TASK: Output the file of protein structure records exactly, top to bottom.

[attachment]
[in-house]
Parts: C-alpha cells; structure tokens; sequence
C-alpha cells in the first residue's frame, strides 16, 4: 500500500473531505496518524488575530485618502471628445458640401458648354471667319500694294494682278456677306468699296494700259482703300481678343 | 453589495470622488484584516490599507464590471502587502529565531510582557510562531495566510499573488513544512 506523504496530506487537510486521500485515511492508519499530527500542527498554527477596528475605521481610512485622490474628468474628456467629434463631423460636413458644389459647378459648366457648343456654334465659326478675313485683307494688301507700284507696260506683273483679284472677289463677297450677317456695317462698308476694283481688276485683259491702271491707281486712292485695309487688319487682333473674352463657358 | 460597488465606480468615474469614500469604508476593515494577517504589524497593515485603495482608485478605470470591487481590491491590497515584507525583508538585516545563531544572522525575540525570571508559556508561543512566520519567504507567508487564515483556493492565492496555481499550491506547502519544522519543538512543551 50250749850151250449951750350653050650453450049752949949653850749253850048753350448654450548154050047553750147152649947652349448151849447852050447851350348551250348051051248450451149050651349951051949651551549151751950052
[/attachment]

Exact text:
[in-house]
Parts: C-alpha cells; structure tokens; sequence
C-alpha cells in the first residue's frame, strides 16, 4: 500500500473531505496518524488575530485618502471628445458640401458648354471667319500694294494682278456677306468699296494700259482703300481678343 | 453589495470622488484584516490599507464590471502587502529565531510582557510562531495566510499573488513544512 506523504496530506487537510486521500485515511492508519499530527500542527498554527477596528475605521481610512485622490474628468474628456467629434463631423460636413458644389459647378459648366457648343456654334465659326478675313485683307494688301507700284507696260506683273483679284472677289463677297450677317456695317462698308476694283481688276485683259491702271491707281486712292485695309487688319487682333473674352463657358 | 460597488465606480468615474469614500469604508476593515494577517504589524497593515485603495482608485478605470470591487481590491491590497515584507525583508538585516545563531544572522525575540525570571508559556508561543512566520519567504507567508487564515483556493492565492496555481499550491506547502519544522519543538512543551 50250749850151250449951750350653050650453450049752949949653850749253850048753350448654450548154050047553750147152649947652349448151849447852050447851350348551250348051051248450451149050651349951051949651551549151751950052